Pop culture obsessives writing for the pop culture obsessed.
Pop culture obsessives writing for the pop culture obsessed.

Stephen Colbert scores the first post-candidacy interview with Bernie Sanders

Stephen Colbert, Senator Bernie Sanders
Stephen Colbert, Senator Bernie Sanders
Screenshot: The Late Show

With Wednesday’s election-shifting announcement that Vermont Senator Bernie Sanders (D/I-VT) is ending his bid to become the next president sending the internet into an even more insufferable tizzy than usual, Stephen Colbert managed to get the Senator on the line for an interview. Sitting in his chessboard-at-the-ready study, Sanders may have looked understandably disappointed, but—as has been the case in his many Late Show appearances over the years—quickly seized the opportunity in this moment of resigned defeat to get right back on message. And while that message has plenty of moving parts, Sanders stressed to Colbert that, regardless of the way the Democratic primary went, “I will do everything that I can to make sure that Donald Trump is not reelected.”

Colbert—as is the case whenever you give Bernie Sanders some valuable airtime—mainly let Bernie talk throughout the three segments that formed most of Wednesday’s Late Show (at-home edition), but did press Sanders on when his endorsement of last candidate standing Joe Biden will come—and how “full-throated” it will be. Sanders brushed past Colbert’s reference to the fact that many Hillary Clinton supporters thought his throat wasn’t quite as full is it needed to be when he dropped out in 2016, claiming, “I worked as hard as I could to see that Trump was not elected.” (And calling out Trump’s “narcissism” and “ignorance,” for good measure.)

Stressing that he considers Joe Biden “a very decent human being,” Sanders did hint that the extent of his enthusiasm for a Biden presidency will hinge on certain conditions. “He’s not going to come to where I am,” Sanders conceded, although the volubly progressive now-former candidate did say that he is impressed with Biden’s stance in opposition to special interests (like Big Pharma, an industry Sanders called “properly detested”). As to other issues that formed the foundation of the Sanders campaign (free public college tuition, universal healthcare, ending mass incarceration, a livable minimum wage, meaningful climate change legislation, non-racist immigration reform), Sanders expressed optimism that former Vice President Biden will—if for no other reason than electoral necessity—adopt positions a lot closer to his as the November election looms nearer. “I hope to be able to work with Joe to move him in a more progressive direction,” said Sanders, nimbly.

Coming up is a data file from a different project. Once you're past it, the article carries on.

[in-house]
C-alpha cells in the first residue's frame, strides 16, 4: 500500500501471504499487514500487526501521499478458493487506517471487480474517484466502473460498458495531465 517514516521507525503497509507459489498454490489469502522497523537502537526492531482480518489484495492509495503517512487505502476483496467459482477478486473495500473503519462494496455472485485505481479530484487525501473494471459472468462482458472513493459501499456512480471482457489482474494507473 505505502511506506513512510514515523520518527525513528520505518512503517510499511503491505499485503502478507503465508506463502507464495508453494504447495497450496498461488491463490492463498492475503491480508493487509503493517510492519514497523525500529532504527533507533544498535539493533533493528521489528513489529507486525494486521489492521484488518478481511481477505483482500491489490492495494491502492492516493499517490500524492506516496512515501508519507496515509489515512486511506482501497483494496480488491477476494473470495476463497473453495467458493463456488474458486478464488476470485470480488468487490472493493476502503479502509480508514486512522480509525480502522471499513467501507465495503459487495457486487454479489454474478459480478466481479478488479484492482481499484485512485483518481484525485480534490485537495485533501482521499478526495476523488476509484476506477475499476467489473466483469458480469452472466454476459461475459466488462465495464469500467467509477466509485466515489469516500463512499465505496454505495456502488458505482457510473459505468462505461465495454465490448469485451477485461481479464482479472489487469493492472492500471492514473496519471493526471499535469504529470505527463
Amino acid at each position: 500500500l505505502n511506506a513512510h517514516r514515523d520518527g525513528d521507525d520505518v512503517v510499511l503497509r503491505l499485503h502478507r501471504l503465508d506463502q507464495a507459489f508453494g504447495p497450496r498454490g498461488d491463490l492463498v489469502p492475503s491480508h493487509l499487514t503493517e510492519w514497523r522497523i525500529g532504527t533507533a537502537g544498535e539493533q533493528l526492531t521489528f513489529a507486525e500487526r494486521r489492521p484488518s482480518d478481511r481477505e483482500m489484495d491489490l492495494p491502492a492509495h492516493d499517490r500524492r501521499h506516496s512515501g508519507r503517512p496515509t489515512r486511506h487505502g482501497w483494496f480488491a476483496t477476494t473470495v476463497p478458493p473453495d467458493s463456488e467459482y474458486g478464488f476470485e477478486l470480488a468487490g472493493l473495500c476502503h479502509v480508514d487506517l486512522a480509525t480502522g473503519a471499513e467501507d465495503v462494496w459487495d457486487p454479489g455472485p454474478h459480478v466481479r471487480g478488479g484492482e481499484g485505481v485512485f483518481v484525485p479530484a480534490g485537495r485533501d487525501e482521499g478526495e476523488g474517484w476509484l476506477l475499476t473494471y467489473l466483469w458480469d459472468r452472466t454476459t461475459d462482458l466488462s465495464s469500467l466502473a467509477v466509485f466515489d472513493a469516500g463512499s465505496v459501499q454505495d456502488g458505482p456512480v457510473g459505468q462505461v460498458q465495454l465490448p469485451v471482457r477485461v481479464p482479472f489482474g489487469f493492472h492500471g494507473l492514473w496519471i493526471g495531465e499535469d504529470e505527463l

Colbert, paraphrasing poetically of his 78-year-old guest, “You may not make it to the promised land, but you have been to the mountaintop,” asked Sanders what practical steps he can now take in the Senate, especially in response to the unprecedented and multifarious COVID-19 crises going on. Sanders, unsurprisingly, had some ideas (picking up the paychecks of those laid off, stopping equipment shortages and price-gouging via the Defense Production Act), but saved his sharpest criticism for the Republican Party’s recent life-threatening power-grab in Wisconsin. Calling the GOP’s decision to force voters there to cram into a tiny percentage of the state’s polling places in person during a highly contagious pandemic, “the ugliest thing that I have seen from a political perspective in my lifetime,” Sanders stressed that it’s such Republican machinations that the rest of us have to work to stop. Sanders wasn’t reticent in implying that the shrinking-based GOP cannot be trusted when it comes to ensuring all Americans can actually vote, since (to paraphrase again) Americans increasingly think conservatives’ ideas are hot garbage. Signing off, Colbert asked if Sanders had broken the news to SNL guest impersonator (and unexpected relative) Larry David yet, ending a sad day for Sanders and his supporters with a laugh, at least.

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Contributor, The A.V. Club. Danny Peary's Cult Movies books are mostly to blame.

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